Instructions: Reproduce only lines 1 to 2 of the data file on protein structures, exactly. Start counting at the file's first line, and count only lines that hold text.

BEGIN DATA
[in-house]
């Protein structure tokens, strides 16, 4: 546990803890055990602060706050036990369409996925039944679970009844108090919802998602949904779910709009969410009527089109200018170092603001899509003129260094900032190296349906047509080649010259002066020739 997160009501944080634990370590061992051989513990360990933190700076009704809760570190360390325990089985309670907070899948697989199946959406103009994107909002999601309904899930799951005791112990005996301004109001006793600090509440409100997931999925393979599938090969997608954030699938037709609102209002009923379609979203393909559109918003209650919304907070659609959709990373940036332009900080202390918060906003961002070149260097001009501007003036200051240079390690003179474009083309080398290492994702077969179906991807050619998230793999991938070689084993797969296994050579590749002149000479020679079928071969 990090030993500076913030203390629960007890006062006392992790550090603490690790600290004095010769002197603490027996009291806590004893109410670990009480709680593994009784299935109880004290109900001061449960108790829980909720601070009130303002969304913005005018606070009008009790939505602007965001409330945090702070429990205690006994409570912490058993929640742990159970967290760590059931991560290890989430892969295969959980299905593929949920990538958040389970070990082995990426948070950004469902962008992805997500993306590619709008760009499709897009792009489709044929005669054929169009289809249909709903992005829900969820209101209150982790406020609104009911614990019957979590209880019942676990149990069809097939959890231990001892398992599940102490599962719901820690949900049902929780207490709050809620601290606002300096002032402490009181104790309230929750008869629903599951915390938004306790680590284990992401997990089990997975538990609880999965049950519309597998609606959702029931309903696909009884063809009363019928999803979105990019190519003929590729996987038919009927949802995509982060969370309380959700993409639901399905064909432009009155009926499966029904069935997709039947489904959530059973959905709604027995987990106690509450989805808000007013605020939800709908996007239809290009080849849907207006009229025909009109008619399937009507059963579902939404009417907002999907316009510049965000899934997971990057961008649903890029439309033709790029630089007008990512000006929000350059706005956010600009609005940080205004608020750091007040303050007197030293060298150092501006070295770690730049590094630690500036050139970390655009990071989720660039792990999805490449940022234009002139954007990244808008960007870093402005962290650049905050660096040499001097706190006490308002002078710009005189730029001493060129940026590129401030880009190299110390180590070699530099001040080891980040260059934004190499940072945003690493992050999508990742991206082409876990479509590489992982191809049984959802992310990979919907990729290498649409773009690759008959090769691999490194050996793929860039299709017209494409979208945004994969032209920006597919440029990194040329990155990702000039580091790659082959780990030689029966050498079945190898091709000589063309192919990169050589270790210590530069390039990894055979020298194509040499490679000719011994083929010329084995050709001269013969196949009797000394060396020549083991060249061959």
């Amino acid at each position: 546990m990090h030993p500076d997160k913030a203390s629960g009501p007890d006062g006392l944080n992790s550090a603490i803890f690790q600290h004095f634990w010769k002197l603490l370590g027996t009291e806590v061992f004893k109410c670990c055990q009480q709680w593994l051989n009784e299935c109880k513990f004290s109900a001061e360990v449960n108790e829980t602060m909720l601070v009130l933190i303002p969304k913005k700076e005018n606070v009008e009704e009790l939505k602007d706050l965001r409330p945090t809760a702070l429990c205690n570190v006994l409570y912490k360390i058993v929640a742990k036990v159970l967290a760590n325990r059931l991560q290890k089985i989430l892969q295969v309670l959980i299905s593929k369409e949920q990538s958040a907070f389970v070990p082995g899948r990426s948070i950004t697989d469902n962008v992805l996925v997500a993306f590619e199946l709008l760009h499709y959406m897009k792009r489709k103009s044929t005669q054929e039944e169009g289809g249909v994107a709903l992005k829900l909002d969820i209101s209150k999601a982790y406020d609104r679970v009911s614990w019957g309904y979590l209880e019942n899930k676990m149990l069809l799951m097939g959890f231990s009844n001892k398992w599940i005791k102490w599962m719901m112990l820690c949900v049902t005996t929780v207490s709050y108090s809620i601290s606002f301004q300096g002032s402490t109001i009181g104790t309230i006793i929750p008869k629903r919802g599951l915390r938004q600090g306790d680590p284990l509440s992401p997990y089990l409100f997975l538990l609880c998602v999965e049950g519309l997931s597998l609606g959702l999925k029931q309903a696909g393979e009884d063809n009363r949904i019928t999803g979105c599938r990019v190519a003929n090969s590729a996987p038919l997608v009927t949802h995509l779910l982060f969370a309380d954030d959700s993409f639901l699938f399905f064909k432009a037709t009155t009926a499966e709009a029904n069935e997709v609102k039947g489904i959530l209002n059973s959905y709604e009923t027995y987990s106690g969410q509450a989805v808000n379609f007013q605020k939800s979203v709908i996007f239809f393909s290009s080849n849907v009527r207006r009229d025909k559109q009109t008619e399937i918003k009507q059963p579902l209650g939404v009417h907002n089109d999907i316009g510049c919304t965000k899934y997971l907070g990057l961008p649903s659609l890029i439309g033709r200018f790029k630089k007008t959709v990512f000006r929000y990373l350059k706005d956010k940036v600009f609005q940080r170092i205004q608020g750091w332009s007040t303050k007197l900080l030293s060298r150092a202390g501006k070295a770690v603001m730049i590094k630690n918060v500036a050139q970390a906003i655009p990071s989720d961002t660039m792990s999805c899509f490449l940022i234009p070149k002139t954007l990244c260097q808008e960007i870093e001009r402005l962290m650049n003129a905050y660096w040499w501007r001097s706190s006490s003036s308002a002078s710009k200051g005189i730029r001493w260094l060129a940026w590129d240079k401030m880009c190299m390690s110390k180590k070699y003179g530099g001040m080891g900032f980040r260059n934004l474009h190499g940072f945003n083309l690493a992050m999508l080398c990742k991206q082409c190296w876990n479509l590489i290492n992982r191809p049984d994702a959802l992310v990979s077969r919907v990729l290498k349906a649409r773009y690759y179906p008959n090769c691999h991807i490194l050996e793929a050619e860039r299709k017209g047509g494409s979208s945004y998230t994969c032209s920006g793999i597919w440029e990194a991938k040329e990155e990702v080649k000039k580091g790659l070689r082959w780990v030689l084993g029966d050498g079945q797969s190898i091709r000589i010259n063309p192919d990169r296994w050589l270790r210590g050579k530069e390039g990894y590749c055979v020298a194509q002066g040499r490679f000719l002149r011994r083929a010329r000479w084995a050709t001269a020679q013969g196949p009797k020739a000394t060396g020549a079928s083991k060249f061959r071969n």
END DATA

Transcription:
[in-house]
């Protein structure tokens, strides 16, 4: 546990803890055990602060706050036990369409996925039944679970009844108090919802998602949904779910709009969410009527089109200018170092603001899509003129260094900032190296349906047509080649010259002066020739 997160009501944080634990370590061992051989513990360990933190700076009704809760570190360390325990089985309670907070899948697989199946959406103009994107909002999601309904899930799951005791112990005996301004109001006793600090509440409100997931999925393979599938090969997608954030699938037709609102209002009923379609979203393909559109918003209650919304907070659609959709990373940036332009900080202390918060906003961002070149260097001009501007003036200051240079390690003179474009083309080398290492994702077969179906991807050619998230793999991938070689084993797969296994050579590749002149000479020679079928071969 990090030993500076913030203390629960007890006062006392992790550090603490690790600290004095010769002197603490027996009291806590004893109410670990009480709680593994009784299935109880004290109900001061449960108790829980909720601070009130303002969304913005005018606070009008009790939505602007965001409330945090702070429990205690006994409570912490058993929640742990159970967290760590059931991560290890989430892969295969959980299905593929949920990538958040389970070990082995990426948070950004469902962008992805997500993306590619709008760009499709897009792009489709044929005669054929169009289809249909709903992005829900969820209101209150982790406020609104009911614990019957979590209880019942676990149990069809097939959890231990001892398992599940102490599962719901820690949900049902929780207490709050809620601290606002300096002032402490009181104790309230929750008869629903599951915390938004306790680590284990992401997990089990997975538990609880999965049950519309597998609606959702029931309903696909009884063809009363019928999803979105990019190519003929590729996987038919009927949802995509982060969370309380959700993409639901399905064909432009009155009926499966029904069935997709039947489904959530059973959905709604027995987990106690509450989805808000007013605020939800709908996007239809290009080849849907207006009229025909009109008619399937009507059963579902939404009417907002999907316009510049965000899934997971990057961008649903890029439309033709790029630089007008990512000006929000350059706005956010600009609005940080205004608020750091007040303050007197030293060298150092501006070295770690730049590094630690500036050139970390655009990071989720660039792990999805490449940022234009002139954007990244808008960007870093402005962290650049905050660096040499001097706190006490308002002078710009005189730029001493060129940026590129401030880009190299110390180590070699530099001040080891980040260059934004190499940072945003690493992050999508990742991206082409876990479509590489992982191809049984959802992310990979919907990729290498649409773009690759008959090769691999490194050996793929860039299709017209494409979208945004994969032209920006597919440029990194040329990155990702000039580091790659082959780990030689029966050498079945190898091709000589063309192919990169050589270790210590530069390039990894055979020298194509040499490679000719011994083929010329084995050709001269013969196949009797000394060396020549083991060249061959």